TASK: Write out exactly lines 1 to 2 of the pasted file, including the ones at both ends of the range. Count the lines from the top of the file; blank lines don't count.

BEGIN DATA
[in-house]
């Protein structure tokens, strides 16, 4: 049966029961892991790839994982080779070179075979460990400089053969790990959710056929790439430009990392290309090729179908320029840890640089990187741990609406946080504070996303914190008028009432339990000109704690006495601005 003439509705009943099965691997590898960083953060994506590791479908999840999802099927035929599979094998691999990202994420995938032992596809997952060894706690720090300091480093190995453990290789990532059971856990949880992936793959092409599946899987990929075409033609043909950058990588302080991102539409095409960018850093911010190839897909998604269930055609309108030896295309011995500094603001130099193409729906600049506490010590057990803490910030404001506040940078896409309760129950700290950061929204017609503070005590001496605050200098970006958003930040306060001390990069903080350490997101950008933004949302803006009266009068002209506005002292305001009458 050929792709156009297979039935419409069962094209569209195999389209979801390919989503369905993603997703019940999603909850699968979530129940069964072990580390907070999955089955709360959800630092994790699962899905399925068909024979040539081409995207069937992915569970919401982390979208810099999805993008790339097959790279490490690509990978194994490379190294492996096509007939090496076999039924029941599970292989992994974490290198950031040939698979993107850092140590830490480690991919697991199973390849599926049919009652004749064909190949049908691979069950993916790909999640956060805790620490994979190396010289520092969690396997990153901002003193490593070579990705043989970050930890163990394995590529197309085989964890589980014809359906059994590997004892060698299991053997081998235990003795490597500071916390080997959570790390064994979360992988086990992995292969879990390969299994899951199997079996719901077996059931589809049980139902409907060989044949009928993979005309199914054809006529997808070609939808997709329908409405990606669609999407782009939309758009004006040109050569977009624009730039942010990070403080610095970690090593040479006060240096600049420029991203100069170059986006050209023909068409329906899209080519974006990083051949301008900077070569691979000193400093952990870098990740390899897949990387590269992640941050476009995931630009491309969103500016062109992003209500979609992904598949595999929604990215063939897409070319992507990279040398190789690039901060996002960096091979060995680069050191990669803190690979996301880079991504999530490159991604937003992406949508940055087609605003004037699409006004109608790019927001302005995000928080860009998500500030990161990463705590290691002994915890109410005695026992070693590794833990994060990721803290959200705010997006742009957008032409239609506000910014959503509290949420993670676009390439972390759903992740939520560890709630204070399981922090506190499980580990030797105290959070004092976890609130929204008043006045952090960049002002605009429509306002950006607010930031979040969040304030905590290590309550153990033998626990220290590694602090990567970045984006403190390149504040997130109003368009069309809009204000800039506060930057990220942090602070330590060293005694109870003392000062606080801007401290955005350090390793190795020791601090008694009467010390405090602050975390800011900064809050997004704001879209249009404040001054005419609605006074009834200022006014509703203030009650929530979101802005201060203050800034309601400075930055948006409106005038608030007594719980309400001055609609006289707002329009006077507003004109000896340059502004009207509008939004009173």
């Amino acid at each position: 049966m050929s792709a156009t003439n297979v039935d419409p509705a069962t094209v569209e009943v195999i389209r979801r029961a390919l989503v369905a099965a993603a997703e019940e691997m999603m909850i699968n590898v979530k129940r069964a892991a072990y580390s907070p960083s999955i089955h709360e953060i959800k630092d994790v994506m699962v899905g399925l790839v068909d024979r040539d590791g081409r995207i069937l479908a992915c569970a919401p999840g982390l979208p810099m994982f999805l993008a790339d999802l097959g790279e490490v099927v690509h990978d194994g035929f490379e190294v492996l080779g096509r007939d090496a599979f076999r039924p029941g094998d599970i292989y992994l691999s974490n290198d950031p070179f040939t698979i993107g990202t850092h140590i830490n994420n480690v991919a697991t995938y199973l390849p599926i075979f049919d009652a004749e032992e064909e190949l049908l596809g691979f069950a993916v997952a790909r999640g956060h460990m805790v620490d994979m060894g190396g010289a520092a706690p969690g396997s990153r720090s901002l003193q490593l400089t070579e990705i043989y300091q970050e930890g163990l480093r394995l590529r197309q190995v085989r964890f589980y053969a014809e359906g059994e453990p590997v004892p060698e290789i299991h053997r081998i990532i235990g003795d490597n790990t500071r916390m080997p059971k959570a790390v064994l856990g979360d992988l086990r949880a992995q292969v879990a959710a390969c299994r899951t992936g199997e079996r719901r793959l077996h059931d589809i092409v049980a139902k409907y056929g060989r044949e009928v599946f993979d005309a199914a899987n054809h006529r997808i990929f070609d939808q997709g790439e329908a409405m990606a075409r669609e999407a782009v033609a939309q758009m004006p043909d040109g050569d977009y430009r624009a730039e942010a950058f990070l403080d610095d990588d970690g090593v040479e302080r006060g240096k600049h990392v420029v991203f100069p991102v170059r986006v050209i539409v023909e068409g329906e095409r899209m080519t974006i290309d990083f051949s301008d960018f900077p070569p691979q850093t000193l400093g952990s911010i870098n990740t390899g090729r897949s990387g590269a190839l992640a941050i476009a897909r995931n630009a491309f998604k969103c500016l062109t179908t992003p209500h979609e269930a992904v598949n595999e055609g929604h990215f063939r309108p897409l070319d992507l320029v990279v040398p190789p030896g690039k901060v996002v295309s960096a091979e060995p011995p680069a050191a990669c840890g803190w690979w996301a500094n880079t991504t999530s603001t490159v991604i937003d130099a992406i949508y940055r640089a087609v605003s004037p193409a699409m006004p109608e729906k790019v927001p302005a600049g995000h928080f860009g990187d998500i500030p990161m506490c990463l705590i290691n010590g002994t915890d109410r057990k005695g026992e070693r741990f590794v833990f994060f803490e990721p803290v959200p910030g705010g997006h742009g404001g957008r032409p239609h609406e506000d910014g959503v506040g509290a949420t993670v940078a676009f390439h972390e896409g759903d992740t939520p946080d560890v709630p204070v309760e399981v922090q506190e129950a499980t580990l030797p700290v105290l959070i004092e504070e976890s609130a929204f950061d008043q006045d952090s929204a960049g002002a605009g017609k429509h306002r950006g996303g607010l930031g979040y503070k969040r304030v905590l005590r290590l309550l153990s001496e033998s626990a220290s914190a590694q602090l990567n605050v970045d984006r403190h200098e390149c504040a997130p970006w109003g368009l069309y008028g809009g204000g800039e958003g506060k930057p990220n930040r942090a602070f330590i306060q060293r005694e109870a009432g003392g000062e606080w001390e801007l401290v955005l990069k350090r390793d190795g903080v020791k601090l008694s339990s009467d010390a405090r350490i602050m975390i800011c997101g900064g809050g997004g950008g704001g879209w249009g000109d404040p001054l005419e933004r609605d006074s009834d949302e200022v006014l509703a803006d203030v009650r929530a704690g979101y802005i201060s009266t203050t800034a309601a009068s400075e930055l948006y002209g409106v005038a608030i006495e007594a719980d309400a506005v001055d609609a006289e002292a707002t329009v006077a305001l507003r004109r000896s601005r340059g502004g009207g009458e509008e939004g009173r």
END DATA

[in-house]
């Protein structure tokens, strides 16, 4: 049966029961892991790839994982080779070179075979460990400089053969790990959710056929790439430009990392290309090729179908320029840890640089990187741990609406946080504070996303914190008028009432339990000109704690006495601005 003439509705009943099965691997590898960083953060994506590791479908999840999802099927035929599979094998691999990202994420995938032992596809997952060894706690720090300091480093190995453990290789990532059971856990949880992936793959092409599946899987990929075409033609043909950058990588302080991102539409095409960018850093911010190839897909998604269930055609309108030896295309011995500094603001130099193409729906600049506490010590057990803490910030404001506040940078896409309760129950700290950061929204017609503070005590001496605050200098970006958003930040306060001390990069903080350490997101950008933004949302803006009266009068002209506005002292305001009458 050929792709156009297979039935419409069962094209569209195999389209979801390919989503369905993603997703019940999603909850699968979530129940069964072990580390907070999955089955709360959800630092994790699962899905399925068909024979040539081409995207069937992915569970919401982390979208810099999805993008790339097959790279490490690509990978194994490379190294492996096509007939090496076999039924029941599970292989992994974490290198950031040939698979993107850092140590830490480690991919697991199973390849599926049919009652004749064909190949049908691979069950993916790909999640956060805790620490994979190396010289520092969690396997990153901002003193490593070579990705043989970050930890163990394995590529197309085989964890589980014809359906059994590997004892060698299991053997081998235990003795490597500071916390080997959570790390064994979360992988086990992995292969879990390969299994899951199997079996719901077996059931589809049980139902409907060989044949009928993979005309199914054809006529997808070609939808997709329908409405990606669609999407782009939309758009004006040109050569977009624009730039942010990070403080610095970690090593040479006060240096600049420029991203100069170059986006050209023909068409329906899209080519974006990083051949301008900077070569691979000193400093952990870098990740390899897949990387590269992640941050476009995931630009491309969103500016062109992003209500979609992904598949595999929604990215063939897409070319992507990279040398190789690039901060996002960096091979060995680069050191990669803190690979996301880079991504999530490159991604937003992406949508940055087609605003004037699409006004109608790019927001302005995000928080860009998500500030990161990463705590290691002994915890109410005695026992070693590794833990994060990721803290959200705010997006742009957008032409239609506000910014959503509290949420993670676009390439972390759903992740939520560890709630204070399981922090506190499980580990030797105290959070004092976890609130929204008043006045952090960049002002605009429509306002950006607010930031979040969040304030905590290590309550153990033998626990220290590694602090990567970045984006403190390149504040997130109003368009069309809009204000800039506060930057990220942090602070330590060293005694109870003392000062606080801007401290955005350090390793190795020791601090008694009467010390405090602050975390800011900064809050997004704001879209249009404040001054005419609605006074009834200022006014509703203030009650929530979101802005201060203050800034309601400075930055948006409106005038608030007594719980309400001055609609006289707002329009006077507003004109000896340059502004009207509008939004009173």